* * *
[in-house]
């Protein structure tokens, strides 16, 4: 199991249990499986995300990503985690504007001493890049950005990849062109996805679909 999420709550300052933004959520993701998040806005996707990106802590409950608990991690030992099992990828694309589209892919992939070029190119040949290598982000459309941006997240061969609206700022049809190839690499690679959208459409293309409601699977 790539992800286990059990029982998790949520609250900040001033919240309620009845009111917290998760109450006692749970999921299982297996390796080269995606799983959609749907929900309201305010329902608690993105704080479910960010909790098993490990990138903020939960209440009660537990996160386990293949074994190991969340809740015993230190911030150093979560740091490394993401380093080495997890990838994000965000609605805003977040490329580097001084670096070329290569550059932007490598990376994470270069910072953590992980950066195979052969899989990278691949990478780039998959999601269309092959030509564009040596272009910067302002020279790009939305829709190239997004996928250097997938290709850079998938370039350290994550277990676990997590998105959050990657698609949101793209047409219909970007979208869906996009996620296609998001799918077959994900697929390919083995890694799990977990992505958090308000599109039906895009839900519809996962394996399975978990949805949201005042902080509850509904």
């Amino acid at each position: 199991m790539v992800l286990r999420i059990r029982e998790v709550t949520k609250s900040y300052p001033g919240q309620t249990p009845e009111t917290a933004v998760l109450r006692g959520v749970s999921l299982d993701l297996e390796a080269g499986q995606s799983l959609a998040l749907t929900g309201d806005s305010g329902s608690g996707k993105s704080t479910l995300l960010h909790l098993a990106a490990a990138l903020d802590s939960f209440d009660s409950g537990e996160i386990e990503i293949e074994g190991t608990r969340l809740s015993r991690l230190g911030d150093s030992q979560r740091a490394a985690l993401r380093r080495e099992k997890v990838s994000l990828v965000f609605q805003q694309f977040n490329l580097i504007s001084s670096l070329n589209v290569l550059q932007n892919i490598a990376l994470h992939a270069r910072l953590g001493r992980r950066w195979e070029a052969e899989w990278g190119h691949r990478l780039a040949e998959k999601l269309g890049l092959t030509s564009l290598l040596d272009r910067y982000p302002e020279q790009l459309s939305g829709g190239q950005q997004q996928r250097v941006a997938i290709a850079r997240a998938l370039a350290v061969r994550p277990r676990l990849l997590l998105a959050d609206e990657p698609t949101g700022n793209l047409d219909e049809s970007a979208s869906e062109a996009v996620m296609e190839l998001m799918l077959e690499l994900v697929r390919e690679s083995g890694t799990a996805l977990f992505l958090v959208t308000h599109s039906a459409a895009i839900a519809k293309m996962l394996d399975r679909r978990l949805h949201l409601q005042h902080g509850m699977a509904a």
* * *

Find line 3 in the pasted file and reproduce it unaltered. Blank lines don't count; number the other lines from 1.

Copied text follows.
């Amino acid at each position: 199991m790539v992800l286990r999420i059990r029982e998790v709550t949520k609250s900040y300052p001033g919240q309620t249990p009845e009111t917290a933004v998760l109450r006692g959520v749970s999921l299982d993701l297996e390796a080269g499986q995606s799983l959609a998040l749907t929900g309201d806005s305010g329902s608690g996707k993105s704080t479910l995300l960010h909790l098993a990106a490990a990138l903020d802590s939960f209440d009660s409950g537990e996160i386990e990503i293949e074994g190991t608990r969340l809740s015993r991690l230190g911030d150093s030992q979560r740091a490394a985690l993401r380093r080495e099992k997890v990838s994000l990828v965000f609605q805003q694309f977040n490329l580097i504007s001084s670096l070329n589209v290569l550059q932007n892919i490598a990376l994470h992939a270069r910072l953590g001493r992980r950066w195979e070029a052969e899989w990278g190119h691949r990478l780039a040949e998959k999601l269309g890049l092959t030509s564009l290598l040596d272009r910067y982000p302002e020279q790009l459309s939305g829709g190239q950005q997004q996928r250097v941006a997938i290709a850079r997240a998938l370039a350290v061969r994550p277990r676990l990849l997590l998105a959050d609206e990657p698609t949101g700022n793209l047409d219909e049809s970007a979208s869906e062109a996009v996620m296609e190839l998001m799918l077959e690499l994900v697929r390919e690679s083995g890694t799990a996805l977990f992505l958090v959208t308000h599109s039906a459409a895009i839900a519809k293309m996962l394996d399975r679909r978990l949805h949201l409601q005042h902080g509850m699977a509904a």